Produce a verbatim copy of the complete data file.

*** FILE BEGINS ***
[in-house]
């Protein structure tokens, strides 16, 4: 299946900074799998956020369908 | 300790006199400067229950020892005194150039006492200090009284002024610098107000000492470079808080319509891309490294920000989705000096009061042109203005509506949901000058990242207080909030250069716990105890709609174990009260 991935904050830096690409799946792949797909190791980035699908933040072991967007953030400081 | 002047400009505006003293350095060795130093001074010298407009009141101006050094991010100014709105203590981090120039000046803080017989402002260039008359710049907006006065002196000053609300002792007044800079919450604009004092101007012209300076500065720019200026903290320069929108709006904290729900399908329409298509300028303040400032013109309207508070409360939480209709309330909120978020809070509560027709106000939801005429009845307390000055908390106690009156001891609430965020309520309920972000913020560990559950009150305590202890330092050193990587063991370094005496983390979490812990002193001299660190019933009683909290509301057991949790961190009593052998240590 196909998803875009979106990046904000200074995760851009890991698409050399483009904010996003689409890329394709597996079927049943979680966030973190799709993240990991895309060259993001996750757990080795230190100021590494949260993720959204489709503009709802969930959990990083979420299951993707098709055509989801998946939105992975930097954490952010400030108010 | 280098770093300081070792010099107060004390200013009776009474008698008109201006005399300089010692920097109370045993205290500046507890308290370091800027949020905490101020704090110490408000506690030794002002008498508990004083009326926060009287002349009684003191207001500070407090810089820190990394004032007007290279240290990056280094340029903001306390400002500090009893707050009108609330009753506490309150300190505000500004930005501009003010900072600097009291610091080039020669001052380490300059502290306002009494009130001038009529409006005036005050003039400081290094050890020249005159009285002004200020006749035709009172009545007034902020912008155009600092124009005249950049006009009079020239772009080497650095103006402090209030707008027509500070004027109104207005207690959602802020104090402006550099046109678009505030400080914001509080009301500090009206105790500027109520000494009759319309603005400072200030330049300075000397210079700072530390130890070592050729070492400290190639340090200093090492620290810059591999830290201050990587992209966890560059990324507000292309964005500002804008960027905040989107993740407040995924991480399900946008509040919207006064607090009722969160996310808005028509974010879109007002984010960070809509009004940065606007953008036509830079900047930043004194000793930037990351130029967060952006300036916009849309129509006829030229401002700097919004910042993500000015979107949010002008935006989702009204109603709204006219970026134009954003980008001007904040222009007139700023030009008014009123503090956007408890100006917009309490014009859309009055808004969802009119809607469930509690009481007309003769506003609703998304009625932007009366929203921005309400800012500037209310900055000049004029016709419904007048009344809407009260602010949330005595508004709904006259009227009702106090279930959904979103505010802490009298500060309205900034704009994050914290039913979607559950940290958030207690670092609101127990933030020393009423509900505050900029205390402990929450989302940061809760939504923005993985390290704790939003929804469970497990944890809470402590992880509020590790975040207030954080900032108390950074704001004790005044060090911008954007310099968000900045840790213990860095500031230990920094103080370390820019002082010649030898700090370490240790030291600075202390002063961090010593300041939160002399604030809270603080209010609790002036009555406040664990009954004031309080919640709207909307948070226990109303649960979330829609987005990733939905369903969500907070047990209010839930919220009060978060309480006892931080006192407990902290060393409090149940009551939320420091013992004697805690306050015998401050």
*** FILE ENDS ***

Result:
[in-house]
């Protein structure tokens, strides 16, 4: 299946900074799998956020369908 | 300790006199400067229950020892005194150039006492200090009284002024610098107000000492470079808080319509891309490294920000989705000096009061042109203005509506949901000058990242207080909030250069716990105890709609174990009260 991935904050830096690409799946792949797909190791980035699908933040072991967007953030400081 | 002047400009505006003293350095060795130093001074010298407009009141101006050094991010100014709105203590981090120039000046803080017989402002260039008359710049907006006065002196000053609300002792007044800079919450604009004092101007012209300076500065720019200026903290320069929108709006904290729900399908329409298509300028303040400032013109309207508070409360939480209709309330909120978020809070509560027709106000939801005429009845307390000055908390106690009156001891609430965020309520309920972000913020560990559950009150305590202890330092050193990587063991370094005496983390979490812990002193001299660190019933009683909290509301057991949790961190009593052998240590 196909998803875009979106990046904000200074995760851009890991698409050399483009904010996003689409890329394709597996079927049943979680966030973190799709993240990991895309060259993001996750757990080795230190100021590494949260993720959204489709503009709802969930959990990083979420299951993707098709055509989801998946939105992975930097954490952010400030108010 | 280098770093300081070792010099107060004390200013009776009474008698008109201006005399300089010692920097109370045993205290500046507890308290370091800027949020905490101020704090110490408000506690030794002002008498508990004083009326926060009287002349009684003191207001500070407090810089820190990394004032007007290279240290990056280094340029903001306390400002500090009893707050009108609330009753506490309150300190505000500004930005501009003010900072600097009291610091080039020669001052380490300059502290306002009494009130001038009529409006005036005050003039400081290094050890020249005159009285002004200020006749035709009172009545007034902020912008155009600092124009005249950049006009009079020239772009080497650095103006402090209030707008027509500070004027109104207005207690959602802020104090402006550099046109678009505030400080914001509080009301500090009206105790500027109520000494009759319309603005400072200030330049300075000397210079700072530390130890070592050729070492400290190639340090200093090492620290810059591999830290201050990587992209966890560059990324507000292309964005500002804008960027905040989107993740407040995924991480399900946008509040919207006064607090009722969160996310808005028509974010879109007002984010960070809509009004940065606007953008036509830079900047930043004194000793930037990351130029967060952006300036916009849309129509006829030229401002700097919004910042993500000015979107949010002008935006989702009204109603709204006219970026134009954003980008001007904040222009007139700023030009008014009123503090956007408890100006917009309490014009859309009055808004969802009119809607469930509690009481007309003769506003609703998304009625932007009366929203921005309400800012500037209310900055000049004029016709419904007048009344809407009260602010949330005595508004709904006259009227009702106090279930959904979103505010802490009298500060309205900034704009994050914290039913979607559950940290958030207690670092609101127990933030020393009423509900505050900029205390402990929450989302940061809760939504923005993985390290704790939003929804469970497990944890809470402590992880509020590790975040207030954080900032108390950074704001004790005044060090911008954007310099968000900045840790213990860095500031230990920094103080370390820019002082010649030898700090370490240790030291600075202390002063961090010593300041939160002399604030809270603080209010609790002036009555406040664990009954004031309080919640709207909307948070226990109303649960979330829609987005990733939905369903969500907070047990209010839930919220009060978060309480006892931080006192407990902290060393409090149940009551939320420091013992004697805690306050015998401050």